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Fig. 7. Optimal camera placement for 10 cameras using Monte-carlo based optimization

B. Optimized Target Tracking using Switched Video Feedback In the simulation scenario, we deployed a set of cameras in a 100x100 grid area. A trajectory of sine wave is simulated and the switching of the cameras are captured along with the switching cost and resolution cost. In the simulation 11 cameras are placed as indicated by circles in Figure 8. The line under the camera circle indicates the facing of the camera. In the first simulation scenario, it is assumed that the whole trajectory is know at the starting point, thus a better switching strategy is given with only six switches. The number along the sine trajectory indicates that camera is switched to be the active camera at the point (Figure 8). In another more realistic scenario, we assume that the trajectory is only know for the next two grid points, and the third grid point is predicated through linear extrapolation. It is shown that more switches are needed in this case (Figure 9). However we expect less switches are needed when a more sophisticated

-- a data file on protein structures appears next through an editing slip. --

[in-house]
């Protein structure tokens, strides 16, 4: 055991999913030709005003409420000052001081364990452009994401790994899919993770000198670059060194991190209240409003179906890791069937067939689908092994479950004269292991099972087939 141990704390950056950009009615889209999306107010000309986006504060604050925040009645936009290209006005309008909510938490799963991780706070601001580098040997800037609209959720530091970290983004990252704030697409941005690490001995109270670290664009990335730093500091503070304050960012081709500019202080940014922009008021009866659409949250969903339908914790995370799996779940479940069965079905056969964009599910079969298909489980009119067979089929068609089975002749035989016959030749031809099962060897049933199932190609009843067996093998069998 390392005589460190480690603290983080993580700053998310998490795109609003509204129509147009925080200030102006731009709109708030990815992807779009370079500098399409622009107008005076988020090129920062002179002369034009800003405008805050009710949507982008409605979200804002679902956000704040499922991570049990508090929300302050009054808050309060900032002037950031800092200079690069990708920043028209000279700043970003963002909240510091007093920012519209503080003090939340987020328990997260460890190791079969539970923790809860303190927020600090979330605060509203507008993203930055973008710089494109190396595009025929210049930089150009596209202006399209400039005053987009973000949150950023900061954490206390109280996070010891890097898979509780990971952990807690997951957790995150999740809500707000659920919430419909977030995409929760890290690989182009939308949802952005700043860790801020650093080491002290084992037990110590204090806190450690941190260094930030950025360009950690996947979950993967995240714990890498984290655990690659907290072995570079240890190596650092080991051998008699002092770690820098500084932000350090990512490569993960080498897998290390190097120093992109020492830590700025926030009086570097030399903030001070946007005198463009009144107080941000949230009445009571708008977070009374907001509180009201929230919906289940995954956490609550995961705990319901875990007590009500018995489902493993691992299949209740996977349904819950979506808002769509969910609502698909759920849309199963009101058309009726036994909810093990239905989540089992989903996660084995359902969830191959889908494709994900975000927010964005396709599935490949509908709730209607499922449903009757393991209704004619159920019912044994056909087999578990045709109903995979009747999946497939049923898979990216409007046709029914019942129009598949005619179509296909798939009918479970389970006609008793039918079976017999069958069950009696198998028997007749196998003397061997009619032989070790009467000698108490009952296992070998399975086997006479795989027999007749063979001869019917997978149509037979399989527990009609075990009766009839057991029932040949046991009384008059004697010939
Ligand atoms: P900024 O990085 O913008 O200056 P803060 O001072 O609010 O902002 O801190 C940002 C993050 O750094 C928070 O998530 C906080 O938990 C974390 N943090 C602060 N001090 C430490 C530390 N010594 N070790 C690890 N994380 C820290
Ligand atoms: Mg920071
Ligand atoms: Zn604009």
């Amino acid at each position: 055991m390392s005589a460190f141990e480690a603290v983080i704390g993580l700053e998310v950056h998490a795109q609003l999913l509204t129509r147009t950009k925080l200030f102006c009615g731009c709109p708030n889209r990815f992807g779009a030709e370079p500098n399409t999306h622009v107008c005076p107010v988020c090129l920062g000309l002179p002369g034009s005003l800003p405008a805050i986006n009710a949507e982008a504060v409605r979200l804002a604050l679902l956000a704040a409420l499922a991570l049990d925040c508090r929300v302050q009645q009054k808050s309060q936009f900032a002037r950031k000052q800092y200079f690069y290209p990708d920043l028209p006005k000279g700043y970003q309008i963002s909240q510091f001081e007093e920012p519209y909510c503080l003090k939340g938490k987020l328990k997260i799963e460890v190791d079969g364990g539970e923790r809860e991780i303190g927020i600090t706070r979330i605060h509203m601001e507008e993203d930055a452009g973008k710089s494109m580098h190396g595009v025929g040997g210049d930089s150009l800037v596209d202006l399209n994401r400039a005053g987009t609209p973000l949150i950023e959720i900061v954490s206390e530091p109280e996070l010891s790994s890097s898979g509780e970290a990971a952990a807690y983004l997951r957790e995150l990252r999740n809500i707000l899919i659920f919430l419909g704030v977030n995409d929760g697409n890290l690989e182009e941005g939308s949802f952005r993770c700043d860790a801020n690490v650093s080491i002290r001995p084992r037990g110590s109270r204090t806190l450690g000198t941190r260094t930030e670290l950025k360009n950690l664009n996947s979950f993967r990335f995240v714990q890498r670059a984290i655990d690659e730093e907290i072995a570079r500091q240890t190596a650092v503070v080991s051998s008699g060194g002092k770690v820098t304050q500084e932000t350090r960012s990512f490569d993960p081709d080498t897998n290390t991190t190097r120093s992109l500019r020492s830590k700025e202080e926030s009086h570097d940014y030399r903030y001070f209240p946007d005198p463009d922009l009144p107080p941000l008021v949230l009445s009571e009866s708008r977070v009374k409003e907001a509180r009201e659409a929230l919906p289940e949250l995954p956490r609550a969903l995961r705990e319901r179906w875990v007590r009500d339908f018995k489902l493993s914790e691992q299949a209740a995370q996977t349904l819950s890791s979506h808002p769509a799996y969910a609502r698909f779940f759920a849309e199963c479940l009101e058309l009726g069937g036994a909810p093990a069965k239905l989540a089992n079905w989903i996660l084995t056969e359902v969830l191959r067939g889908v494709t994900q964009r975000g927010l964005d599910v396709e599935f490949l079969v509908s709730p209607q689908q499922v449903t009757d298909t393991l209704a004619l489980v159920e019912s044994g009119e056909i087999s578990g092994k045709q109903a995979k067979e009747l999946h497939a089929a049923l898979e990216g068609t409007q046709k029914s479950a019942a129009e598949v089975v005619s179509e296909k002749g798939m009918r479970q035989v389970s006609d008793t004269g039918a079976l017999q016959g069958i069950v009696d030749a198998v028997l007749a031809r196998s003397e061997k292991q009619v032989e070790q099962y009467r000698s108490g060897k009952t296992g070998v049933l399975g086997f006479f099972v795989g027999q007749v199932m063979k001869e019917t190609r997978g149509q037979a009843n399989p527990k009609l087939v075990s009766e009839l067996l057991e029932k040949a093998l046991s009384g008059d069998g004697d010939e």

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Camera Switching with Trajectory Prediction

prediction method is used. The cost associated with Figure 8 and Figure 9 are 1772.58 and 2094.47 respectively. We see a 18% improvement of the costs if we can see the whole path. VIII. C ONCLUSION In this paper we examined the problem of optimally placing a number of cameras in a given field to facilitate a surveillance task. We develop a series of metrics and use Monte Carlo method to obtain optimal camera placement strategies. Another problem we studied is related to camera switching strategy given a full or part of a trajectory path of a moving target. We develop a dynamic programming based approach to generate the switching strategy and optimize both the switching and resolution metrics. The simulation results show our method works well for surveillance tasks and scale well for large deployments.